McGonigal explains that according to scholars of positive psychology we cannot just find happiness, therefore there is no objective external factors that are capable of elevating us to the seventh heaven. In order to be happy we ought to proactively create our own felicity (ibid.) On the one hand, we can try to pursue status-related happiness which in terms of the positive psychology results in “extrinsic rewards”. According to McGonigal, the extrinsic rewards may include material, monetary or prestige-related credits for our activities (ibid.) The trick of these rewards is in their rather unpleasant side-effect – they work just like illegal drugs providing us with a very intensive, but very brief satisfaction kick. After a while such rewards prove to be deceitful in one respect – they trigger a “hedonic adaptation” (ibid.), which means that each and every one of them raises the bar for our future achievements and acquisitions. In these terms, the search for happiness from the outside appears to be a race we cannot win.
Watch a TED Talk by Jane McGonigal: Video games for a better world
On the other hand, we can also pursue happiness from within. In this case we are creating a long-lasting state of satisfaction by feeling good with ourselves without any acknowledgements from the outside world. This state of mind is a product of “intrinsic rewards” or self-crediting for satisfying personal relationships and activities (ibid.) The intrinsic rewards are non-material, non-countable and strictly individual. They are products of self-motivated activities irrelevant to the enhancement of one’s socio-economic status. Therefore, they are the direct doorway to escaping social pressures and clichés.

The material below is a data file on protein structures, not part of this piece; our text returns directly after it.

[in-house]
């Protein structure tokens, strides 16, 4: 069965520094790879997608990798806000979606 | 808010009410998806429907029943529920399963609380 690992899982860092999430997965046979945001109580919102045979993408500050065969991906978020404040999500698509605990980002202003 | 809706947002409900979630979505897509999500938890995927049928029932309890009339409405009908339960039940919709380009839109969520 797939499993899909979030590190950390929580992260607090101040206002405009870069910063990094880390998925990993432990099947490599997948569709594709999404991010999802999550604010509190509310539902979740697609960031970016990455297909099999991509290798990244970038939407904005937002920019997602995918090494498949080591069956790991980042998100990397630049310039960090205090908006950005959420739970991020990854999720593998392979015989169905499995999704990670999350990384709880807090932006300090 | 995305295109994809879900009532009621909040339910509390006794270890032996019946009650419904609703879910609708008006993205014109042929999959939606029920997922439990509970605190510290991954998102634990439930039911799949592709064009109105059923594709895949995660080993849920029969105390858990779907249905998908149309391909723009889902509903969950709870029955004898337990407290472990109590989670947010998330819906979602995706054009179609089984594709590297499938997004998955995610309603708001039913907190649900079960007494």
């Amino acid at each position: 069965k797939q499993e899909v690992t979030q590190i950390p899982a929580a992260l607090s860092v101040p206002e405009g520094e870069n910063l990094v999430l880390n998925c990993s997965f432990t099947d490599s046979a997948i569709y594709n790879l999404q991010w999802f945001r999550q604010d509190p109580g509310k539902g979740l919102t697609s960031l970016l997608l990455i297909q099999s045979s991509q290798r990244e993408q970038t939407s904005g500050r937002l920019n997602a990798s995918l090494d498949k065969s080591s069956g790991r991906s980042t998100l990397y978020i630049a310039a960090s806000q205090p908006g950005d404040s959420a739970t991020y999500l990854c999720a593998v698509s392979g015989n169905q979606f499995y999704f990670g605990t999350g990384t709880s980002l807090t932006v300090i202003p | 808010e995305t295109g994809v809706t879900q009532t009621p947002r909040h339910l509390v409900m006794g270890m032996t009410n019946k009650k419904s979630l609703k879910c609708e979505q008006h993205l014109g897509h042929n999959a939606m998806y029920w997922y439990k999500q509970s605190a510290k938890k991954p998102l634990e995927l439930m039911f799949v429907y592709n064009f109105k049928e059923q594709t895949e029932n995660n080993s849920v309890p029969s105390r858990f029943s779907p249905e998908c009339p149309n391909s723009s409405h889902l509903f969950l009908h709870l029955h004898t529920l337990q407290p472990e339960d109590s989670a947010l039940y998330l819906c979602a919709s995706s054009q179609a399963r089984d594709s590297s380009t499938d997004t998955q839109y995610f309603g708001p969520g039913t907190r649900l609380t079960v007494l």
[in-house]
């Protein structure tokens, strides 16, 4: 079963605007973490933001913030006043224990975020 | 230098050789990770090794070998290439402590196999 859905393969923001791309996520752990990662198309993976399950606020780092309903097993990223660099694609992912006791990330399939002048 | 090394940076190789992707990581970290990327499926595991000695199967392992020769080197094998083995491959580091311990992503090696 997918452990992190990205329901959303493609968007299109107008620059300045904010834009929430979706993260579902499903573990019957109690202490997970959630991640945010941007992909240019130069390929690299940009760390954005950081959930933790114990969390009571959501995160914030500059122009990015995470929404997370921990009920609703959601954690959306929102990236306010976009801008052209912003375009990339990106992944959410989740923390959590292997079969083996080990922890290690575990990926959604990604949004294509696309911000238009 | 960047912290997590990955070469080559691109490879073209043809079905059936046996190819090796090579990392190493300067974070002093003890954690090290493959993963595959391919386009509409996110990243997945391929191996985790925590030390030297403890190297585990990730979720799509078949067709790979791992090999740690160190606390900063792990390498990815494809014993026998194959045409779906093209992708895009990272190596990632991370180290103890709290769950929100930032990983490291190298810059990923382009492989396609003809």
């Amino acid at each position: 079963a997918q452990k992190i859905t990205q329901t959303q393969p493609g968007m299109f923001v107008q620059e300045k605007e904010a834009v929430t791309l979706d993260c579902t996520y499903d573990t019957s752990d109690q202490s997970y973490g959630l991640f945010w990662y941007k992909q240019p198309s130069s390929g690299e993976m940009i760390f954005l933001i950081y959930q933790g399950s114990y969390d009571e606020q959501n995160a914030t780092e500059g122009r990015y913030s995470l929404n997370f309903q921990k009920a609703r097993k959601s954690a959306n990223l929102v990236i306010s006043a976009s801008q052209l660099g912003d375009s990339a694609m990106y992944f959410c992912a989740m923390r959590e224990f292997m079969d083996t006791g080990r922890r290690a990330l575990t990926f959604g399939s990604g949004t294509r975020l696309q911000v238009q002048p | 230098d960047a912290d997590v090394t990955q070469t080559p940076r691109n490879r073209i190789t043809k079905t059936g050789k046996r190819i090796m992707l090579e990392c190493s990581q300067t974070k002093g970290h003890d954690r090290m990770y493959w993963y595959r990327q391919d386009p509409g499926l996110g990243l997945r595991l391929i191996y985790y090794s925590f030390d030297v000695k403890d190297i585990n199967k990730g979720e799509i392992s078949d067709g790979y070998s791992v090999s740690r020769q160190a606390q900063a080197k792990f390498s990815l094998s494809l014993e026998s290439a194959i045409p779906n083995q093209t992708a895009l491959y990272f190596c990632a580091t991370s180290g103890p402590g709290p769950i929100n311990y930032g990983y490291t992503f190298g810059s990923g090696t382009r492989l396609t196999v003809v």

In a way this statement was a revelation to me. Somehow in one point of my life I lost the sence of differentiation between these two types of rewards. As McGonigal emphasizes: “It contradicts what so many of us have been taught to believe – that we need life to be a certain way in order for us to be happy…” (2011:46). It seems that from the very early age we are put under the pressure of certain socio-economic constrains, which soundly change our comprehension of happiness. The concepts of satisfaction, success, sufficiency, productiveness are strongly bound to the extrinsic rewards. We are tought to try harder, to be the best, to define our lives through the achievements in the outside world, while our intrinsic universes are collapsing under the pressure of expectations. Somehow in the process of this false and never-ending pursuit of happiness, we lose out of sight the simple, solid things that are truly capable of making us enduringly satisfied and content with ourselves. These things are even being degraded – if not openly, than somewhere between the lines.